Taylor Swift references the iconic use of the colour red in Scarlet Letter, as part of her lyrics for Love Story. Unlock the power of red in branding with insights from color psychology and archetypes. Learn how to captivate your audience and drive business success.

Curley’s Nameless Wife

“Both men glanced up, for the rectangle of sunshine in the doorway was cut off. A girl was standing there looking in. She had full, rouged lips and wide-spaced eyes, heavily made up. Her fingernails were red. Her hair hung in little rolled clusters, like sausages. She wore a cotton house dress and red mules, on the insteps of which were little bouquets of red ostrich feathers.” – John Steinbeck, Of Mice and Men

Curley’s wife, described through her red attire and makeup, symbolises the dangerous allure and the marginalised position of women in a male-dominated society. Her vivid appearance amidst the dust and drabness of the ranch highlights her isolation and the misconceptions surrounding her. Steinbeck uses her to critique societal norms that lead to misunderstanding and tragedy, emphasising the consequences of loneliness and the human need for connection. Her character’s tragic end, never learning her name, intensifies the critique of her objectification and the broader implications for understanding gender dynamics and empathy.

Nellie’s In The Red Room

“You think I have no feelings, and that I can live without one bit of love or kindness; but I cannot live so; and you have no pity. I shall remember how you thrust me back—roughly and violently thrust me back into the red room and locked me up there—to my dying day, though I was in agony;…And that punishment you made me suffer because your wicked boy struck me…People think you a good woman; but you are bad—hard-hearted.” – Charlotte Brontë, Jane Eyre

The red room in Jane Eyre is a profound symbol of trauma, oppression, and the struggle for self-worth against societal constraints. Jane’s imprisonment in the room marks a pivotal moment in her development, imbuing her with a sense of injustice and a determination to seek respect and autonomy. The vividness of the room’s description underscores the intensity of Jane’s experience, making it a lasting memory that shapes her moral and ethical stance throughout the novel. This symbolism extends to broader discussions about individuality, resistance, and the quest for personal freedom, resonating with readers’ experiences of isolation and growth. 

If you’ve watched The Haunting of Hill House, the room at the heart of the haunted building is referred to as the red room, and houses the malevolent entity that dwells there. Each of the children sees this room as their own personal sanctuary and must resist its allures to avoid being devoured by the house. 

The Colour Of Blood, Which Defines Us

“Frowning, she tears out three tokens and hands them to me. Her face might be kindly if she would smile. But the frown isn’t personal: it’s the red dress she disapproves of, and what it stands for. She thinks I may be catching, like a disease or any form of bad luck.” – Margaret Atwood, The Handmaid’s Tale

Atwood’s use of red in The Handmaid’s Tale encapsulates the commodification of women and the stripping away of their identities, reducing them to their biological functions. The red attire marks the handmaids as both vital and vilified within Gilead’s society, constantly reminding them of their roles and the omnipresent surveillance they are under.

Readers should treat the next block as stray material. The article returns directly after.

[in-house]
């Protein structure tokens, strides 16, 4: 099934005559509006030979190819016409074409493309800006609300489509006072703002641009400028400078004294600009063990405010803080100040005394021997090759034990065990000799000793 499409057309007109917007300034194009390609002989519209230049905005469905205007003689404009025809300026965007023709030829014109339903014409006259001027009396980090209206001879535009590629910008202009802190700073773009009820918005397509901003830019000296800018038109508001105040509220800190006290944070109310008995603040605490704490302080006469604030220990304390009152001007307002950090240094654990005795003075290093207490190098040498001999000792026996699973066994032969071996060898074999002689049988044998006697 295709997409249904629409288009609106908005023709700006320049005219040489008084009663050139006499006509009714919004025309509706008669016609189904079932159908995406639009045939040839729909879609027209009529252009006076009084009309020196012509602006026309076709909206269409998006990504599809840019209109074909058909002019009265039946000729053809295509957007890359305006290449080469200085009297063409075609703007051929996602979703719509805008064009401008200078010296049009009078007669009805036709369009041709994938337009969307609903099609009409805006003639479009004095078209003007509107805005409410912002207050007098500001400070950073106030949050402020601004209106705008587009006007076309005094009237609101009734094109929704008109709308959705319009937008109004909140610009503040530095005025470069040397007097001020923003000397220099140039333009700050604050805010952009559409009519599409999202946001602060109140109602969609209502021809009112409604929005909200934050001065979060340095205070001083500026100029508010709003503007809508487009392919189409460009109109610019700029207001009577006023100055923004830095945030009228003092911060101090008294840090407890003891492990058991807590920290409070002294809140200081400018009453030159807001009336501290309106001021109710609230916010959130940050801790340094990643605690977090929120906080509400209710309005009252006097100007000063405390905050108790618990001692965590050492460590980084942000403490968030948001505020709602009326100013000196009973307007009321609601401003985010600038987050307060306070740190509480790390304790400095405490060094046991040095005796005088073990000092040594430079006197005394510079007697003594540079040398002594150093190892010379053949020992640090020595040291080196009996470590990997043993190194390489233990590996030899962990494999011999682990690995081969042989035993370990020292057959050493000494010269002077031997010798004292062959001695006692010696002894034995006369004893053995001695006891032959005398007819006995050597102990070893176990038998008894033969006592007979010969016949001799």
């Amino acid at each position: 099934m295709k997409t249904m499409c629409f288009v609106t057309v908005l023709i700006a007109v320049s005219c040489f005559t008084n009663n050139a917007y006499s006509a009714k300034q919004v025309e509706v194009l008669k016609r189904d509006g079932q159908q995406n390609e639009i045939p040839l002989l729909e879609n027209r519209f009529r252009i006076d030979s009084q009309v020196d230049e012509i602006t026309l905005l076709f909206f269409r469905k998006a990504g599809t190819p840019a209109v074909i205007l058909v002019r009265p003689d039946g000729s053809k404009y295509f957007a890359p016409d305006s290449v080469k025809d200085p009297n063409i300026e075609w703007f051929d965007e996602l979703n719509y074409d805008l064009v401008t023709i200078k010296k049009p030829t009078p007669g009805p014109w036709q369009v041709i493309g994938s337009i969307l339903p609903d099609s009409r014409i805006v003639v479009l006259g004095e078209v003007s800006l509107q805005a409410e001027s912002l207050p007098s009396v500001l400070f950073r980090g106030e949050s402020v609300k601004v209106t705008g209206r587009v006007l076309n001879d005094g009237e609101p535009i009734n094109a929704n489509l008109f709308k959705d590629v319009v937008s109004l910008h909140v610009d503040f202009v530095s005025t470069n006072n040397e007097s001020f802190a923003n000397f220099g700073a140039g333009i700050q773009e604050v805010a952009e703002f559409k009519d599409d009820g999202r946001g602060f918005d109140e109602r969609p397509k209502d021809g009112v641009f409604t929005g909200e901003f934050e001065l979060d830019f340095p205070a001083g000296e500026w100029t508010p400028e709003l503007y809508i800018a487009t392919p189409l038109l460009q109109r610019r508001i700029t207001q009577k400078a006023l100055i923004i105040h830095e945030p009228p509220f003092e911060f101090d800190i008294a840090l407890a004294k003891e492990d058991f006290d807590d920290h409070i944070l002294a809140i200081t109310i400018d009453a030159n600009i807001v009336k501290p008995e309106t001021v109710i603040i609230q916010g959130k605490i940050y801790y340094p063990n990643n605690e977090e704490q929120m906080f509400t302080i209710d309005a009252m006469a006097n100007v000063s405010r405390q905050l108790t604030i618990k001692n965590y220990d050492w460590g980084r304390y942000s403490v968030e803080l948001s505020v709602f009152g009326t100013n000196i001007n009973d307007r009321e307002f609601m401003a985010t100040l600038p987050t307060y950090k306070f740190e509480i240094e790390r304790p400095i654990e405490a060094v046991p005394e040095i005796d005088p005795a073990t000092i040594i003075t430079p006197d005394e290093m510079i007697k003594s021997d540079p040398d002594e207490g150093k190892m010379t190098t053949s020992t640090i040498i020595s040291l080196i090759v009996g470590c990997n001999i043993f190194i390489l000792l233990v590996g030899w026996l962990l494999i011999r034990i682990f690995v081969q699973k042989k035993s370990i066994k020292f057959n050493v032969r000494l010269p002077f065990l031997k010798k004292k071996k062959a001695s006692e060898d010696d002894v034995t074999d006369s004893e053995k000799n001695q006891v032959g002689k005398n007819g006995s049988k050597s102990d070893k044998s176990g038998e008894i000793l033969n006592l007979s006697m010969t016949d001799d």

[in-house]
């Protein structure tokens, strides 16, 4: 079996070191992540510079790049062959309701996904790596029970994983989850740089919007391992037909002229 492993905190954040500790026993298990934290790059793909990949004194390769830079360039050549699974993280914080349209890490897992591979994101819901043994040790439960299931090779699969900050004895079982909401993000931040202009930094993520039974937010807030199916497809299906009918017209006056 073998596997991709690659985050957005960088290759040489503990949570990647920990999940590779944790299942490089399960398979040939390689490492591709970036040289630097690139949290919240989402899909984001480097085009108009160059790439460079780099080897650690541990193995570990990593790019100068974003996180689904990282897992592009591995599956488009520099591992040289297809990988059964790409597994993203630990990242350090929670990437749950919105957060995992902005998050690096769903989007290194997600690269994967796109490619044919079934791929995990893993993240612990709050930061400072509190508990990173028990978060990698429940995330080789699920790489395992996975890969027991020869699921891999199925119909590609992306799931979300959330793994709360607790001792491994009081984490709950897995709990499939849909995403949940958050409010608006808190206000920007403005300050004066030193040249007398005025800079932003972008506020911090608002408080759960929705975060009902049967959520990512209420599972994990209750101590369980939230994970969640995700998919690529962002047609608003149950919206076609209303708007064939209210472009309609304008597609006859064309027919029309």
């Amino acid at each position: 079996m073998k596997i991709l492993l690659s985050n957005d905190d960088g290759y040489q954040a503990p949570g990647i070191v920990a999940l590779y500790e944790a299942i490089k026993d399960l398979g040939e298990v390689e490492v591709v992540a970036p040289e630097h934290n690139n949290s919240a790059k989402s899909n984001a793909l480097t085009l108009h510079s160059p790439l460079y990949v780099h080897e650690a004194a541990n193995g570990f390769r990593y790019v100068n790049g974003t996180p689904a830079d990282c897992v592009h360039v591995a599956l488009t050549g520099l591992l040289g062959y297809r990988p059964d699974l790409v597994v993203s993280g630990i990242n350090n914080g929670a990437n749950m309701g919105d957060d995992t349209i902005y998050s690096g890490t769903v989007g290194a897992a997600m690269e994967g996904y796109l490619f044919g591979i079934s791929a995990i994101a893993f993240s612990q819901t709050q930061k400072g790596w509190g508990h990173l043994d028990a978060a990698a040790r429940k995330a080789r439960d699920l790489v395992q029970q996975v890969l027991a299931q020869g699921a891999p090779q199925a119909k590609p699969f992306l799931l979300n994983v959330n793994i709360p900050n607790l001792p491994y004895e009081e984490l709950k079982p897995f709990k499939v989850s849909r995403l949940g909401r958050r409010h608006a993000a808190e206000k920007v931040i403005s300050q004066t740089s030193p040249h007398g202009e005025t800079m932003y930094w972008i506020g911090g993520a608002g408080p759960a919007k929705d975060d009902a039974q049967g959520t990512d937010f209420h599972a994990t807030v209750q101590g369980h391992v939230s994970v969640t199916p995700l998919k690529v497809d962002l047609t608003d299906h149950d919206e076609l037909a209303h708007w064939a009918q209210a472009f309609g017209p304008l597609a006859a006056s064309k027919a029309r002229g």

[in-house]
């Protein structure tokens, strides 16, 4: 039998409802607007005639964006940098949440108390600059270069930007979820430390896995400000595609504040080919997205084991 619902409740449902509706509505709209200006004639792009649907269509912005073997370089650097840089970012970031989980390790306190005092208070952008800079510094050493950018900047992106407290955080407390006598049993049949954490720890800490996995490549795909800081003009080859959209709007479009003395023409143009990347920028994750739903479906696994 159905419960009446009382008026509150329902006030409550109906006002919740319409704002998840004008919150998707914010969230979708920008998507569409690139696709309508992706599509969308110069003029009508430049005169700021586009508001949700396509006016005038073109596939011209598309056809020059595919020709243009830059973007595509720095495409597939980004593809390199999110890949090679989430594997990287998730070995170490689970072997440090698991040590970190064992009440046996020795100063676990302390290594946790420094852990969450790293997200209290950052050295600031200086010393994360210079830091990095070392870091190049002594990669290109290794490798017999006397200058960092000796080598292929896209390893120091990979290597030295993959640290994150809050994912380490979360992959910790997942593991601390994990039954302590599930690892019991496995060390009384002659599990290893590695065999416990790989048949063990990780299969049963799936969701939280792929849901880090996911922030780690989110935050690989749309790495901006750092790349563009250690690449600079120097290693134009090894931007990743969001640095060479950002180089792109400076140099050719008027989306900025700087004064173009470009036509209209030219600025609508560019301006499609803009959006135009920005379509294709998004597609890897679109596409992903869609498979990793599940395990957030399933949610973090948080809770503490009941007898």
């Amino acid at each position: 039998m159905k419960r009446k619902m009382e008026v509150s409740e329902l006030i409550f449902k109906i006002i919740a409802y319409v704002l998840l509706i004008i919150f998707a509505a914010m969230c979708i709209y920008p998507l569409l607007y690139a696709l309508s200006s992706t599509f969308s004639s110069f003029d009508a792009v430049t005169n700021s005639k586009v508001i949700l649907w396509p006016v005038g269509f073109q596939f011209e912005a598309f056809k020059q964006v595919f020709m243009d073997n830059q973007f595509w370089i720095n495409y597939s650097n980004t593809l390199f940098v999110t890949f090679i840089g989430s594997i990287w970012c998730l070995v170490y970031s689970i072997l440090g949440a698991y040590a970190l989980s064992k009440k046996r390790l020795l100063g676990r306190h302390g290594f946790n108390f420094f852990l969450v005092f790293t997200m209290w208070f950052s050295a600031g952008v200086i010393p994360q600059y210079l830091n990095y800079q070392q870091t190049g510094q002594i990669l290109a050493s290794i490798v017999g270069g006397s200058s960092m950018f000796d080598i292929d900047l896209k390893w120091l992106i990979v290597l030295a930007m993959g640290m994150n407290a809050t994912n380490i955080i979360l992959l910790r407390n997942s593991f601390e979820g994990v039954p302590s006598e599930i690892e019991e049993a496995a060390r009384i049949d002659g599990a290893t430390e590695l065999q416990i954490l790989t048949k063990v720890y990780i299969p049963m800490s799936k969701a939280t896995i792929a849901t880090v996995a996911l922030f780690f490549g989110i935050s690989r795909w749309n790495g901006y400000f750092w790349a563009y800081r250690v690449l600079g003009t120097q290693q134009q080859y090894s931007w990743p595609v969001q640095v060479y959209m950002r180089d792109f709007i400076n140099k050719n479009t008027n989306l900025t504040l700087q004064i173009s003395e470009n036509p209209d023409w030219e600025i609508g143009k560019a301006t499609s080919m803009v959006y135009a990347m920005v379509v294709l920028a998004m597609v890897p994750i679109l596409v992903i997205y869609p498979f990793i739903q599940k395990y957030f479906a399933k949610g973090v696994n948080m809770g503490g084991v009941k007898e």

This visual symbol of red becomes a powerful tool for exploring themes of autonomy, resistance, and the insidious nature of oppressive systems. The detailed descriptions of their attire and the societal reactions highlight the complex interplay between visibility, identity, and power, offering a stark commentary on control issues and the human spirit’s resilience. Other colours represent different elements, with the women in society all dressed in a colour that reflects their role. 

“I get up out of the chair, advance my feet into the sunlight, in their red shoes, flat-heeled to save the spine and not for dancing. The red gloves are lying on the bed. I pick them up, pull them onto my hands, finger by finger. Everything except the wings around my face is red: the colour of blood, which defines us.”

Molly Red Skirts

“I want to go home,’ he muttered as he tottered down the road beside me. ‘Me, too,’ I told him. And yet it was not Buckkeep that came to my mind, but a meadow overlooking the sea, and a girl in bright red skirts who beckoned me. A time, rather than a place. No road led there.” – Robin Hobb, Fool’s Fate

Molly’s vivid red skirts symbolise the unique and passionate bond between Fitz and Molly and signify a deeper yearning for a lost time and place that remains unreachable. Molly’s attire, described with affection and nostalgia by Fitz, encapsulates a moment of innocence and clarity amidst their complex, often dark world. The rarity of the dye and the beauty of the skirts in a sea of mundane colours highlight Molly’s distinct presence in Fitz’s life, serving as a beacon of hope and a reminder of simpler desires in a world filled with political intrigue and personal sacrifices.

The Psychology Of Red Branding In Marketing

In marketing and branding, colour shapes consumer perceptions, elicits emotional responses, and influences purchasing decisions. Among the colours used in branding, red stands out as a powerful and attention-grabbing hue with profound psychological implications.


Red is inherently eye-catching, thanks to its high visibility and ability to stimulate the senses. In marketing, the colour red often serves as a powerful tool to capture consumers’ attention amidst a sea of competing stimuli. Whether it’s a vibrant red logo, packaging, or advertisement, the colour red naturally draws the eye and encourages people to take notice.

Energy and Excitement